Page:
And a special salute to all my French friends, on this, Le quatorze juillet! I think we'll have set off a rocket or two in honor of the French ... After all, they were pretty damned important in sustaining the American Experiment from the start, let's not forget that. Besides, they have over 400 varieties of cheese (mostly delicious) and some of the best wines in the world. I salute them now, as I do every year, with undying affection (yeah, despite the inevitable 'quirks,' lol).

Oh, and happy birthday Aaron!! (You know who you are, if you happen to read this!) You've got a bottle rocket with your name on it coming tonight!

16 comments:

Gail said...

IVG,

I'm with you...who cares what the name is. What matters is that it is lovely to look at and provides food for our flying friends. Although, they do indeed look much alike! For some reason the bees and butterflies love Marshall's Delight (Blue Stocking) but couldn't care less for Grand Marshall...what is it about this particular variety that makes it so attractive?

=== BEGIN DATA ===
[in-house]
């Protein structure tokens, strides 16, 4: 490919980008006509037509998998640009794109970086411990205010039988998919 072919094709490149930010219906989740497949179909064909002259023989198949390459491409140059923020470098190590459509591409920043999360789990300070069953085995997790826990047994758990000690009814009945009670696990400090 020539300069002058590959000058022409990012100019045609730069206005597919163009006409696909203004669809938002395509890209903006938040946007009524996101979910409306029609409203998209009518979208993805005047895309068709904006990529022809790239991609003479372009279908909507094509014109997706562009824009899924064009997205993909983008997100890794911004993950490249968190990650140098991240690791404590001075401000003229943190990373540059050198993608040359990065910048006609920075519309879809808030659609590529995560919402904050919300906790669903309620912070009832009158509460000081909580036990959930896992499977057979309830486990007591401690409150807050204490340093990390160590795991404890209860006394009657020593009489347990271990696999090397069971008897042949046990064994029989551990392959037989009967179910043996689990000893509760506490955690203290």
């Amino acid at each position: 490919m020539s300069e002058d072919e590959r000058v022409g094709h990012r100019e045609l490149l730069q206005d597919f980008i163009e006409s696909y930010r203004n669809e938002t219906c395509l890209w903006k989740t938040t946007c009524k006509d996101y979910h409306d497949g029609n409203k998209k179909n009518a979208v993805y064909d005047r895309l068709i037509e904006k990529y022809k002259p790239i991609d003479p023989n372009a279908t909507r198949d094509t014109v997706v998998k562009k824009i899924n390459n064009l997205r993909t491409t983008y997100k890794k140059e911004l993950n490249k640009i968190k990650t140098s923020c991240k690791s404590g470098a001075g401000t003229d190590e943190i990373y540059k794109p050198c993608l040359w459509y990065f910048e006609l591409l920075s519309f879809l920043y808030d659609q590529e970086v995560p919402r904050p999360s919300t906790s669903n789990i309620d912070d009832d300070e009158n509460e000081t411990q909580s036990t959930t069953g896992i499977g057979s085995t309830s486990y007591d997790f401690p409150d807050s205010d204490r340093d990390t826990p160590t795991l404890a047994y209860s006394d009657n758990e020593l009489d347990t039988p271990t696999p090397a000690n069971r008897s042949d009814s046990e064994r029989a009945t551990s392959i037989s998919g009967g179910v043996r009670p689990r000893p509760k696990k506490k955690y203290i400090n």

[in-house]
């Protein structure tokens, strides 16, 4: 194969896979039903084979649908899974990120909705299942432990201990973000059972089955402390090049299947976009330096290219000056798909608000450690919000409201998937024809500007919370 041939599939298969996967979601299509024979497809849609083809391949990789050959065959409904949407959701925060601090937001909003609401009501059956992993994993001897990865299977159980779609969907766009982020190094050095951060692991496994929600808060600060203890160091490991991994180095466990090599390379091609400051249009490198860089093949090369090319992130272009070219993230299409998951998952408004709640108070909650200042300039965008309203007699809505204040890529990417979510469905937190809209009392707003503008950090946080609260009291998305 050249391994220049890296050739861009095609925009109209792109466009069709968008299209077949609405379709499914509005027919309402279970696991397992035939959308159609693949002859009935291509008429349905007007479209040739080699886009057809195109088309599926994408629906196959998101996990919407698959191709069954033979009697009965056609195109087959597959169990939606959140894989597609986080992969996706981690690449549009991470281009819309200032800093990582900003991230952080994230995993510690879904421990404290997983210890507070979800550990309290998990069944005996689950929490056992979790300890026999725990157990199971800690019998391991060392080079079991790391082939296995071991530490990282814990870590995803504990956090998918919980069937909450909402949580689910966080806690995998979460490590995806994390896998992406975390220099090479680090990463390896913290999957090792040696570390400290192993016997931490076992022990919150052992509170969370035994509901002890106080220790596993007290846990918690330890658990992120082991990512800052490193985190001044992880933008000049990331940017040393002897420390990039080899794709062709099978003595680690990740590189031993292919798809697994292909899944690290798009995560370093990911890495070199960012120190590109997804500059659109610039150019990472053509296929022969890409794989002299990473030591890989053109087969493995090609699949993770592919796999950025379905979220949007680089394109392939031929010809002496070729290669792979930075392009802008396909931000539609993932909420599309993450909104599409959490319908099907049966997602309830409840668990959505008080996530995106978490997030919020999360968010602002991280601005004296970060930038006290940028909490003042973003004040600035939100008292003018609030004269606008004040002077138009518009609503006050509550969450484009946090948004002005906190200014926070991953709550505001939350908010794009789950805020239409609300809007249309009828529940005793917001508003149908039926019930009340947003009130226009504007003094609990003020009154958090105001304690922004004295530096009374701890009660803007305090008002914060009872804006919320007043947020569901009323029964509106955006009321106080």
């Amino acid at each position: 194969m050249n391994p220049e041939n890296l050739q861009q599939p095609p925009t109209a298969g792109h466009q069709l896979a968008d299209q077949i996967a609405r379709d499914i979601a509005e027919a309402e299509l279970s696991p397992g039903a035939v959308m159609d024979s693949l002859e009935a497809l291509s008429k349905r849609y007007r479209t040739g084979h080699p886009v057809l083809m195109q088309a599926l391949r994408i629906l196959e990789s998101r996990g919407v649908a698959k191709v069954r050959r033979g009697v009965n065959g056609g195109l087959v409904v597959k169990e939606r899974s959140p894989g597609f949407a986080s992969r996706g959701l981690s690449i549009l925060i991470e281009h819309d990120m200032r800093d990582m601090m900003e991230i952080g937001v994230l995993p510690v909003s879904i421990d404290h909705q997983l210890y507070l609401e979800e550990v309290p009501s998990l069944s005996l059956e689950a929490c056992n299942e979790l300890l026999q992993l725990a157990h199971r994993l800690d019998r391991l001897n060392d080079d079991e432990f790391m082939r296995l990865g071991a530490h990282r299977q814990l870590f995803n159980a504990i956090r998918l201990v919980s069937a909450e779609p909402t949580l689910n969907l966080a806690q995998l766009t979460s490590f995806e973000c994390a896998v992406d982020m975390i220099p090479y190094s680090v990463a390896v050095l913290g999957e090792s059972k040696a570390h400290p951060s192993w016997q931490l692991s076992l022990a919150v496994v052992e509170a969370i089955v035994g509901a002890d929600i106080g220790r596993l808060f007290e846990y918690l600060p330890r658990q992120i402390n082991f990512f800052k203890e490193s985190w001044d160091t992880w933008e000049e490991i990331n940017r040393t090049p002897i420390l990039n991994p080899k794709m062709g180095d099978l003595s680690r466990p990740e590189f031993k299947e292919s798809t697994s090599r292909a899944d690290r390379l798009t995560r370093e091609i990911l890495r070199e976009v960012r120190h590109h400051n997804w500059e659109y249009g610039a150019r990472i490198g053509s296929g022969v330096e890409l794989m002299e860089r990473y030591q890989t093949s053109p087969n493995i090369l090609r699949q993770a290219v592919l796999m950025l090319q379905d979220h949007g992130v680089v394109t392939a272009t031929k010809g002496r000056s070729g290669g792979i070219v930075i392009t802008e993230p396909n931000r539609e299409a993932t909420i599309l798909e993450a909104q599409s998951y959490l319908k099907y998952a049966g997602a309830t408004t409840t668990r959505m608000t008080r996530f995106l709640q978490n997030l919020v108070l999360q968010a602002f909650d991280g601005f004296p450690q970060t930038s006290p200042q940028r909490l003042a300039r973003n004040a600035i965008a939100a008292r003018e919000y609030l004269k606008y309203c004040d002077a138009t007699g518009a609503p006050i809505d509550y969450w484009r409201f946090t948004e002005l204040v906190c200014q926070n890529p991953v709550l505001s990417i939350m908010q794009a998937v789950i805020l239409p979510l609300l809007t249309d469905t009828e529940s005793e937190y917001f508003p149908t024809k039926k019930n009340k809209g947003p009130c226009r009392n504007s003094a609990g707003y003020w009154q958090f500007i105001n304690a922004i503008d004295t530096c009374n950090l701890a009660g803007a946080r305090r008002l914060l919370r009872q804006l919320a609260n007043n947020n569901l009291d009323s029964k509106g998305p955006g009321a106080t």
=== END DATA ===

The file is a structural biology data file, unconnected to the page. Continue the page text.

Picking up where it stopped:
Will you post your 'House and Sky' photos?

Did I thank you for the lovely link? Thank you!

Gail

Roses and Lilacs said...

I don't have monarda this year but I've seen quite a few bumble bees lately at my salvia. Even had a few honey bees but not many.
Marna

olivia said...

So wonderful to see the bees back in your garden! Wonderful photos ... what a lovely treat for the eyes you and FMoss have given us this season so far!

Yes ... Happy Bastille Day! I still can't believe I was standing in Louis' house (heh) a few weeks ago ... hehe.

Shady Gardener said...

My cone flowers are doing alright these days. The pink gets stronger as the days go by. I wonder if monarda could handle about 1/2 day+ shade? I may have to try it, and plant the alliums. Thanks for the tip! I do have a couple of variety already, but I've begun my list for this fall, which includes a couple of Imperials. :-)

FARfetched said...

Hooray for bees!

R&L, are the bees salivating over the salvia? :-)

Gail said...

ivg,